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I have a 4ft by 4ft canvas that I need to finish in 3-4months. My working space is not ideal and unfortunately I have no where else to work. I have to make do with this limited working area and I'm having a difficult time figuring out how to set up my canvas so that I can work on it. It'll be an acrylic (possibly with oil after the acrylic), personal piece for a client. No pouring or throw, he wants realism and lots of detail. I mention that because while there isn't a whole bunch of splashing or dripping that'll be happening, I'll need to use a decent amount of water to keep the acrylics from drying too quickly. (This is my situation; the vent is directly above where my canvas-the only space for it-is currently, it's been incredibly cold in the early morning/evening/at night and quite warm/humid most of the day which has the others in the house constantly turning the heater & air conditioning on and off. I can't leave the canvas out in the living space due to our cats, and there are no other areas in the house to put it. No garage.) Here is a picture of my canvas as I have is set up against the wall with brick of all things, to keep is steady. (Note: the blue tape is not even and I am very much aware of that). Any suggestions, recommendations, words of advice are more then just appreciated.

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Edit: so I guess it wasn't clear enough to understand. Or maybe I didn't say it right. The reason I mention the heating/AC/etc. is to give y'all an idea of the environment in which I need to secure the canvas. There's really nowhere else to put it, and I'm not sure if the heat (from the heating) or the AC (air conditioning) would disturb the method of securing the canvas to the wall. (I.e. no glue - not strong enough/heat would weaken it, although that's kind of an obvious example, it's the best, most simple, one I can think of at the moment.) I know it sounds ridiculous, I hope this helps in understanding and if it sounds rude, that is not my intention.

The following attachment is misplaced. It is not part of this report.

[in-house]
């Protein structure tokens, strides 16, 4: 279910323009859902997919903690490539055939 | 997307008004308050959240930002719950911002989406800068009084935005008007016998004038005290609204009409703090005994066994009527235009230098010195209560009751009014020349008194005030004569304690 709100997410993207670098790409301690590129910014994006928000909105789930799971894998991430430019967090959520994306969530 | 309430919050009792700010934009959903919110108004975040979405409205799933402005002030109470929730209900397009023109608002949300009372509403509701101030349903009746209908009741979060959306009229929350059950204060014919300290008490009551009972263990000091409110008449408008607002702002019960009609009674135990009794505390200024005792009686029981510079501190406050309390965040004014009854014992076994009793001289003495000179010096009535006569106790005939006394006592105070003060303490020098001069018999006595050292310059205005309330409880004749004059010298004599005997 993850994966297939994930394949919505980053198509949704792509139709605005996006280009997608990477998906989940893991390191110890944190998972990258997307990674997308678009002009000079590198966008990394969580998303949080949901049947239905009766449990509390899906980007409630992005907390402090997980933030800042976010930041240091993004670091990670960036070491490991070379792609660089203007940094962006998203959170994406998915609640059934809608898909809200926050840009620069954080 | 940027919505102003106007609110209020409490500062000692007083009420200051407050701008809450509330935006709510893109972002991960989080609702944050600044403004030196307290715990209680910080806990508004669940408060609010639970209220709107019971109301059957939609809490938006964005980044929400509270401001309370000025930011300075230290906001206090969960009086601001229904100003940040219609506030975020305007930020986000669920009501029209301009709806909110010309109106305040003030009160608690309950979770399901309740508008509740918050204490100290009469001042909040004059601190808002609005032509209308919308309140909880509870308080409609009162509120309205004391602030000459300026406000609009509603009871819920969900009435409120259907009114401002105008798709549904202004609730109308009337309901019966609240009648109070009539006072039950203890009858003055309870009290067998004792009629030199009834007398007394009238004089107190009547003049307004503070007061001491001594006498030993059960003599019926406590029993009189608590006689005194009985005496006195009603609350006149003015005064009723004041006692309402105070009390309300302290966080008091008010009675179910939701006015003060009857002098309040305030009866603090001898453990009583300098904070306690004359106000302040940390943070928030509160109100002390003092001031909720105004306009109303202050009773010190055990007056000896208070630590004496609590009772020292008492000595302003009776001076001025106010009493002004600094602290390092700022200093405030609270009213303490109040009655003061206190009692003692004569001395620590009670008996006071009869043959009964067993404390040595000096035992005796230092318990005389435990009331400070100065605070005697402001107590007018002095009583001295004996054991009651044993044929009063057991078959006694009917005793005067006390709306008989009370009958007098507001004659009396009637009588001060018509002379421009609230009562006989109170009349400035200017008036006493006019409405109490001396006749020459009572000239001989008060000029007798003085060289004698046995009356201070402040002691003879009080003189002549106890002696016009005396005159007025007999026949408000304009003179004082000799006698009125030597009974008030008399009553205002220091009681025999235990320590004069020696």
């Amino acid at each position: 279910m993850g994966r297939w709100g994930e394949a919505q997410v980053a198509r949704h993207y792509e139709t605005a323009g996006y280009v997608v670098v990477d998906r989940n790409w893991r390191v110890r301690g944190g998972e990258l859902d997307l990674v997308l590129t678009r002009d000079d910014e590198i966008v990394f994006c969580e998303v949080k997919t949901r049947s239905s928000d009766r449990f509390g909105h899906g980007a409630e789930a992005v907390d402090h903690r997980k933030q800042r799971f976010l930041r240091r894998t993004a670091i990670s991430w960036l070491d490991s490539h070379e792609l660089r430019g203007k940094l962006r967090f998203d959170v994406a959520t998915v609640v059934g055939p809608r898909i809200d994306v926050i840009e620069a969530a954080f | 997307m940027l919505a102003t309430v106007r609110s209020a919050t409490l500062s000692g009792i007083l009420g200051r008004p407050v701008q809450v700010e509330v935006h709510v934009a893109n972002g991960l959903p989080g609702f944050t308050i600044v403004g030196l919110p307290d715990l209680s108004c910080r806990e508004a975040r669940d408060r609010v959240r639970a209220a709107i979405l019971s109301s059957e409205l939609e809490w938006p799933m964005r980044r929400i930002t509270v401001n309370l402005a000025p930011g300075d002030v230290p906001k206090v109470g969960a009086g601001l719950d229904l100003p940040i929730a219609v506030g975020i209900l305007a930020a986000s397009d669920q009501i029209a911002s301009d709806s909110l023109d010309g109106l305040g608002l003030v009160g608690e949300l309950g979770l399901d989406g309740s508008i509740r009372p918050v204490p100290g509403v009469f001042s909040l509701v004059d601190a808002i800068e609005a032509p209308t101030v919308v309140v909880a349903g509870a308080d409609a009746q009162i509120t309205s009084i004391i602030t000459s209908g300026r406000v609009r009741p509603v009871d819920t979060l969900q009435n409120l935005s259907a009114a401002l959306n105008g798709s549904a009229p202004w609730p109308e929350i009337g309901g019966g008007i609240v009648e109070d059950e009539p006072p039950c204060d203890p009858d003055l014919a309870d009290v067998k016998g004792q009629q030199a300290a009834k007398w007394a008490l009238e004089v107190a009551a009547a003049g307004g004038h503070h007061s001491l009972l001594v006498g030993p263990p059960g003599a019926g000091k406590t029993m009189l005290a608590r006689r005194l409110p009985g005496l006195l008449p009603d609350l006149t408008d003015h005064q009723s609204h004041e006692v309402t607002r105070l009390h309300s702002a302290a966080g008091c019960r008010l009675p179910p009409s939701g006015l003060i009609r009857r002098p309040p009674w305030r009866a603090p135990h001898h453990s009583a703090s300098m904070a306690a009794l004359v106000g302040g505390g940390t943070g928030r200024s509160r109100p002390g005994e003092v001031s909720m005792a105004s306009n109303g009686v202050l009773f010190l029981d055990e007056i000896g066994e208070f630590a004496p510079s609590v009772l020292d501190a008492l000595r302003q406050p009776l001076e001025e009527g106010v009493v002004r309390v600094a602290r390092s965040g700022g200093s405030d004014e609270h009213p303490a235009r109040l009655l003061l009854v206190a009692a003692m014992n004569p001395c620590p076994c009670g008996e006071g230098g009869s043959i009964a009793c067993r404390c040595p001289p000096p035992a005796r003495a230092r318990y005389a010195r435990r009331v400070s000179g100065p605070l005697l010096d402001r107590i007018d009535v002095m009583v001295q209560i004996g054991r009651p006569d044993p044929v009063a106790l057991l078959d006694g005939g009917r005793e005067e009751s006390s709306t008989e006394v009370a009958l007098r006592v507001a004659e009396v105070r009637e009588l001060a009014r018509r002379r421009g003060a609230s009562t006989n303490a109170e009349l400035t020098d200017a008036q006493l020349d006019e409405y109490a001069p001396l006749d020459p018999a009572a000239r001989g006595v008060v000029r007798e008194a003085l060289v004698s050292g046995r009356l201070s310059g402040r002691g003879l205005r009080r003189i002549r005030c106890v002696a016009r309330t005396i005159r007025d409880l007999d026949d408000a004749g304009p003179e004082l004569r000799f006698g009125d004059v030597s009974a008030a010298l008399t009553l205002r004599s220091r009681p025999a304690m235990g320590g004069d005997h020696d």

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  • Drilling or punching holes in the wall is not an option? Do you have a table (that's not too deep or wide) you can put it on so you can at least work at a comfortable height? Would you be comfortable taking it off the stretcher and pinning it to the wall? (Also note that letting something (even as light as those rulers) lean against the canvas will likely slightly warp the fabric :)
    – Joachim
    Feb 26 at 11:33
  • @Joachim fwiw there is a huge difference in touch when painting on a stretched canvas vs one tacked to the wall.
    – rebusB
    Feb 26 at 14:05
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    @Joachim I was thinking of doing something like that, to temporarily drill and secure the canvas to the wall. I have my bed (due to the size of the room I'm in, I turn it into my 'studio' during the day) which gives me about 3feet of space to lay it on and another tall but small table that's almost the same height. While I trust myself with handling my canvases, I'm not sure I'd be the best choice to take it off the stretcher and pin it to the wall. And I moved the rulers, they were only on it for a minute but thank you c: Feb 27 at 0:44
  • @rebusB I haven't had the opportunity to put together my own canvas, this one is a pre-stretched, pre-primed one I got from my local art store. Feb 27 at 0:47
  • I asked after drilling to suggest something like this, so you can just put the canvas against the wall at a preferred height. You'd still need a way to secure it at the top, but I think something along those lines is the best option given what little space you have.
    – Joachim
    Feb 27 at 6:19

4 Answers 4

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My thoughts on this:

Avoid air stream on the canvas. Looking at the photo, I would glue a piece of cardboard to one side of the AC air outlet to redirect the air flow away from the canvas. That avoids dust and other stuff like pet hair sticking to the wet paint.

Keeping the paint wet: You mentioned using lots of water to keep the paint wet on the canvas. I suggest using an acrylic retarder instead where you need to keep the paint workable for a long time. As the name implies, it retards the drying of acrylic paints. It does make the paints a little more transparent, especially when used in high quantities, but it keeps the consistency much more viscous than water.

DIY easel: Such a big canvas is very unwieldy and needs a sturdy fixture. I would probably look around for something like 2 kitchen chairs or low stand-alone shelf to prop it up. Those bricks come in handy to make sure the DIY easel doesn't skid on the floor. Cover the DIY easel with some plastic foil to protect it from paint. Something like a wooden slat or L-shaped metal strip tied or glued to the front edge of the DIY easel should be enough to secure the canvas.